Where inflation is concerned, there are aspects of global inflation and domestic inflation in countries around the world. While no country can control global inflation (except perhaps those who control oil supplies), each country can make a significant impact to it’s currency, economy and citizens with the proper handling of inflationary and dis-inflationary policies.
It seems that inflation in the US and Australia is abating a little, but inflation in NZ is not. Looking at why this is, we have to understand that domestic inflation is affected by not only Reserve Bank policy (OCR), but also government policy. The problem as I see it is that the government has and continues to impose inflationary policies upon the country. Here are a few such policies:
- Government imposed fees on car imports has increased, making cheap cars expensive to import.
- Farmers have been punished unduely for emissions, pushing food prices up.
- RSA workers have been stopped from entering the country so crops are upable to be harvested, pushing food prices up.
- Oil exploration has been banned, meaning that less oil is supplied and pushing prices up.
- Increased government spending, creating demand and giving people more money to spend.
- Increased unproductive government jobs, giving people more money to spend.
While the government seem to have started to address some of this (cynically I would say as the election that they’re highly unlikely to win is approaching), I feel that until this current government is removed from power domestic inflation will remain strong. What’s concerning about this is that this increases the OCR further, putting strain on the economy and increasing the Risk Free Cash Rate, making valuations lower. As an investor looking for reliable retirement income rather than a trader looking to make money on asset values, I used to think that asset values (i.e. share prices) didn’t matter if they dropped below what I paid. However, this can be a problem if I’m forced to sell such an asset (perhaps due to lack of performance) because I will basically decimate my income capacity. This is particularly a problem because the current governments policies are anti-business as well as inflationary – reducing the value of investments and increasing their risk contemporaneously. Therefore I have decided that I cannot invest any more money in NZ, at least until the government is changed and a recovery is assured.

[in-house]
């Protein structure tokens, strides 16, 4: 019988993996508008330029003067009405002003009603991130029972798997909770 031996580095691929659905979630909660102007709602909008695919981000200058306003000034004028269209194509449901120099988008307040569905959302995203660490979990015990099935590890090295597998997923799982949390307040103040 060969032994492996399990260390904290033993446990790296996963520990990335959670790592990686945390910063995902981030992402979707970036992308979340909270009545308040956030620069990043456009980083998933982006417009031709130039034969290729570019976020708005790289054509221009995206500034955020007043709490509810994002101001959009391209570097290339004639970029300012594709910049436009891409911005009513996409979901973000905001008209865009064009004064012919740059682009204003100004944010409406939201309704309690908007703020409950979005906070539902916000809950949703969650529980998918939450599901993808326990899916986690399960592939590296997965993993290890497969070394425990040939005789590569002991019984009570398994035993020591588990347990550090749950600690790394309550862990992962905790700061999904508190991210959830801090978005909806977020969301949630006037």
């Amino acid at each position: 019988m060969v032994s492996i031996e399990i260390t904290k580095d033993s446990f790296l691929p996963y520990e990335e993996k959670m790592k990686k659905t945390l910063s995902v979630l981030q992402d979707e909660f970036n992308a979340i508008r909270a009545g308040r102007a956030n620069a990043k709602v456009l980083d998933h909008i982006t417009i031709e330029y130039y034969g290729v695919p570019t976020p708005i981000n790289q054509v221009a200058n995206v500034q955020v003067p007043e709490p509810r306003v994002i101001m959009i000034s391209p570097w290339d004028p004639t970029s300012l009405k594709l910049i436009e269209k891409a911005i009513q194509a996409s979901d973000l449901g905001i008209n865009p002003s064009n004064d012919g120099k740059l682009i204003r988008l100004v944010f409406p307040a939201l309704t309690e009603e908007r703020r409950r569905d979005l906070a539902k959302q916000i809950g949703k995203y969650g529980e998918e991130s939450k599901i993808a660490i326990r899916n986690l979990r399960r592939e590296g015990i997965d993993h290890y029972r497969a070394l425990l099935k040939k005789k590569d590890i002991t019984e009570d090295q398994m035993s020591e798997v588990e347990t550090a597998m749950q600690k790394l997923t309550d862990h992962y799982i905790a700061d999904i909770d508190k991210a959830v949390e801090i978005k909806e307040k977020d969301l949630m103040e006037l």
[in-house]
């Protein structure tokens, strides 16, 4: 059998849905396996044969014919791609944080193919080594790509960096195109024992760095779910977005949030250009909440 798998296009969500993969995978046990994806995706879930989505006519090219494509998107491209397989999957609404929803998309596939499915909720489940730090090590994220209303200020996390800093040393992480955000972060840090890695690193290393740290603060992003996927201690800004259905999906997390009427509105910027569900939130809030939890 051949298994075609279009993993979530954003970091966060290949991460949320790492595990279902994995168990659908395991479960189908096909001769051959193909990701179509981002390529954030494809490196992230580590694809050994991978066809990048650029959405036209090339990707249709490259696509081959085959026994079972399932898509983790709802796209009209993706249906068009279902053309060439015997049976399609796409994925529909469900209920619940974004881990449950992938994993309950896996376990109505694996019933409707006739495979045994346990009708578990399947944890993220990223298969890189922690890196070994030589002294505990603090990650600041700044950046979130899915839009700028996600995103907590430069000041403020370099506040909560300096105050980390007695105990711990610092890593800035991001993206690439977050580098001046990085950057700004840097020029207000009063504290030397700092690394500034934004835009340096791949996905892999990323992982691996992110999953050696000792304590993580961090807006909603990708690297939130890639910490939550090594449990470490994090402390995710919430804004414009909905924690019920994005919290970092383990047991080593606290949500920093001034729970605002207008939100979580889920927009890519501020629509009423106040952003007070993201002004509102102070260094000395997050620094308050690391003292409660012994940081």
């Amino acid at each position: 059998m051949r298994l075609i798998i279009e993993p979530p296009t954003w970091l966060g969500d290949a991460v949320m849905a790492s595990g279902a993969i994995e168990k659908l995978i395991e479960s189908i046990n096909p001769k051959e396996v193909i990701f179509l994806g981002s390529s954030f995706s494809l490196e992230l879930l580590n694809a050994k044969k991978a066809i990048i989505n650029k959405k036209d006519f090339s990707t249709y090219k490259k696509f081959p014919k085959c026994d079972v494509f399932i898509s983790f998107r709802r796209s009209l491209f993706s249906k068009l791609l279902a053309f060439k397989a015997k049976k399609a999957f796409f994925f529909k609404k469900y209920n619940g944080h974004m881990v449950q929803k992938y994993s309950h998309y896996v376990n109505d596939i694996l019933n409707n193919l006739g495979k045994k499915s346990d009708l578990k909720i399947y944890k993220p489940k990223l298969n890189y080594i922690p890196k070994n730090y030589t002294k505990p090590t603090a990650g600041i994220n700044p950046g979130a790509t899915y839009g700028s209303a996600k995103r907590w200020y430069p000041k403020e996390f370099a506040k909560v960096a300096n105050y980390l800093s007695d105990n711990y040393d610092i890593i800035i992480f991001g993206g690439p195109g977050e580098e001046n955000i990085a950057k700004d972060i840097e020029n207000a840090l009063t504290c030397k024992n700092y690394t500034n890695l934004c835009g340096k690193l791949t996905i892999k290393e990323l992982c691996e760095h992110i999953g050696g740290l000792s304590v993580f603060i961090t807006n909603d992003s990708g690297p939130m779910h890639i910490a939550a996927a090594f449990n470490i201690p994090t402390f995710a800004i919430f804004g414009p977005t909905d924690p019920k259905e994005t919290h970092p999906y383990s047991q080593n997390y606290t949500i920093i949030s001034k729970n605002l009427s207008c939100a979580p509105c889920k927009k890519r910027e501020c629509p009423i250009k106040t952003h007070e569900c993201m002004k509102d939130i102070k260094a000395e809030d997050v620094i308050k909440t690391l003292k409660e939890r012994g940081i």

This line of thinking has made me explore other options. Firstly in Australia because there are investment opportunities there that aren’t subject to FIF Tax law (one of the goals of my investing for the past few years has been to simplify my tax returns, which is one of the things that attracts me to investing in NZ and has caused me to avoid investing abroad despite the prospect of bigger returns – much to my disappointment!). The problem with Australian securities is that they are taxed in Australia, and then again in NZ. This means that they are 33% more expensive, making valuations highly unfavourable for me.
Secondly, this has caused me to re-research the FIF Tax laws to open up investment in US stocks. The problem with this is the tax basically taxes you on the assumption that you’re getting a 5% dividend – which means that income growth stocks (required for a retirement income to stay relevant to inflation) are over taxed and therefore not viable in a retirement income portfolio such as mine. The other option is essentially paying tax on theoretical (paper) gains based on the price at the start of the tax year vs the end of the tax year. While that sounds fairer, it means that as stocks grow in value (which they must to stay ahead of inflation, to be in a retirement income portfolio), I’d pay more tax that I could possibly earn in dividends. The only way to pay such a tax would be to have a cash reserve on a term deposit (basically un-invested and losing money in real terms) or sell a portion of my shares each year (a yearly loss in terms of the percentage of the companies I invest in and my relative position in the economy – aka inflation loss, of sorts).
At the moment I’ve decided to keep my debts down, holding my current course since my last strategy review. I will reassess the situation in the new tax year and as the inflation situation evolves. I’m concerned that NZ’s poor performance will force me to invest elsewhere, causing me to take my income from capital gains in US stocks taxed at a theoretical dividend rate (what the IRD calls the FDR option in the FIF Tax), at least until NZs economic and political environment become more friendly to businesses and investors.